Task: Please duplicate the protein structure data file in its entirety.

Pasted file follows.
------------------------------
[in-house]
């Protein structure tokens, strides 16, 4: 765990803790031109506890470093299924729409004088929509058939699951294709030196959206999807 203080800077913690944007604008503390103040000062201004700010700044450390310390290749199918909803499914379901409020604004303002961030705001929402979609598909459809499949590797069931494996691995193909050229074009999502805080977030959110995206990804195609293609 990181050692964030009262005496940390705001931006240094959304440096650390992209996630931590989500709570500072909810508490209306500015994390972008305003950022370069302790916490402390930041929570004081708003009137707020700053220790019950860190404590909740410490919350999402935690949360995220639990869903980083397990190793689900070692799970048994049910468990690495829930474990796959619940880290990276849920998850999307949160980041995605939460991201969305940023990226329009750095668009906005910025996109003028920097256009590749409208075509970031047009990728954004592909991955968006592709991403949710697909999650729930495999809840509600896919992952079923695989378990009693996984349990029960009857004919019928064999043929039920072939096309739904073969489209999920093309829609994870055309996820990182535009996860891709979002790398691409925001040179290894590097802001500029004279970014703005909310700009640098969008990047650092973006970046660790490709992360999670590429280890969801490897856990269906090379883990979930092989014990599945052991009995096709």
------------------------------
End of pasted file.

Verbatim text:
[in-house]
């Protein structure tokens, strides 16, 4: 765990803790031109506890470093299924729409004088929509058939699951294709030196959206999807 203080800077913690944007604008503390103040000062201004700010700044450390310390290749199918909803499914379901409020604004303002961030705001929402979609598909459809499949590797069931494996691995193909050229074009999502805080977030959110995206990804195609293609 990181050692964030009262005496940390705001931006240094959304440096650390992209996630931590989500709570500072909810508490209306500015994390972008305003950022370069302790916490402390930041929570004081708003009137707020700053220790019950860190404590909740410490919350999402935690949360995220639990869903980083397990190793689900070692799970048994049910468990690495829930474990796959619940880290990276849920998850999307949160980041995605939460991201969305940023990226329009750095668009906005910025996109003028920097256009590749409208075509970031047009990728954004592909991955968006592709991403949710697909999650729930495999809840509600896919992952079923695989378990009693996984349990029960009857004919019928064999043929039920072939096309739904073969489209999920093309829609994870055309996820990182535009996860891709979002790398691409925001040179290894590097802001500029004279970014703005909310700009640098969008990047650092973006970046660790490709992360999670590429280890969801490897856990269906090379883990979930092989014990599945052991009995096709």